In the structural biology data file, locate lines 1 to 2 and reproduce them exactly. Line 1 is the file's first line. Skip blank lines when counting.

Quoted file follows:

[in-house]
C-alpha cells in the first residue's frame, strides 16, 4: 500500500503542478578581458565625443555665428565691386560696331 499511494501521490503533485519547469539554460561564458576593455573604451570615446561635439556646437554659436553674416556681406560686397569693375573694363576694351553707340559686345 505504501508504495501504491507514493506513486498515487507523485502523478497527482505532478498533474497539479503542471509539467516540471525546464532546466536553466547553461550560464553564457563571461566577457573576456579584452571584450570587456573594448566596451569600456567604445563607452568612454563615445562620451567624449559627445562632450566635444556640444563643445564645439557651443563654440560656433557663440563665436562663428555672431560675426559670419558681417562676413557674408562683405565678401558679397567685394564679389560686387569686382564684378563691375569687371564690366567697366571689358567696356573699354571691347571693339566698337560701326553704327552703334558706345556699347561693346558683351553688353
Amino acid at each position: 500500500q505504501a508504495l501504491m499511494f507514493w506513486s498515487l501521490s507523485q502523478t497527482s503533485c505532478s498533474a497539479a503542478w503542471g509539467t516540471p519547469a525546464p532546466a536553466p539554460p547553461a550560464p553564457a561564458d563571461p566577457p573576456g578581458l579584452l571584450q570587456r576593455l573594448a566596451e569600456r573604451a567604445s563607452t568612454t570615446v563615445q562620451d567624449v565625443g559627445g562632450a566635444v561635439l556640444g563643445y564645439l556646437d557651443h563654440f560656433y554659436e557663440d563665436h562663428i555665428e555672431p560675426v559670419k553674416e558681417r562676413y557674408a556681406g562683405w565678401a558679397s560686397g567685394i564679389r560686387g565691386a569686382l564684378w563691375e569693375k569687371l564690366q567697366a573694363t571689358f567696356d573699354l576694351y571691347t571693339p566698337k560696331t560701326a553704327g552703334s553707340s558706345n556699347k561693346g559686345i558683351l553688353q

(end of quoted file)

[in-house]
C-alpha cells in the first residue's frame, strides 16, 4: 500500500503542478578581458565625443555665428565691386560696331 499511494501521490503533485519547469539554460561564458576593455573604451570615446561635439556646437554659436553674416556681406560686397569693375573694363576694351553707340559686345 505504501508504495501504491507514493506513486498515487507523485502523478497527482505532478498533474497539479503542471509539467516540471525546464532546466536553466547553461550560464553564457563571461566577457573576456579584452571584450570587456573594448566596451569600456567604445563607452568612454563615445562620451567624449559627445562632450566635444556640444563643445564645439557651443563654440560656433557663440563665436562663428555672431560675426559670419558681417562676413557674408562683405565678401558679397567685394564679389560686387569686382564684378563691375569687371564690366567697366571689358567696356573699354571691347571693339566698337560701326553704327552703334558706345556699347561693346558683351553688353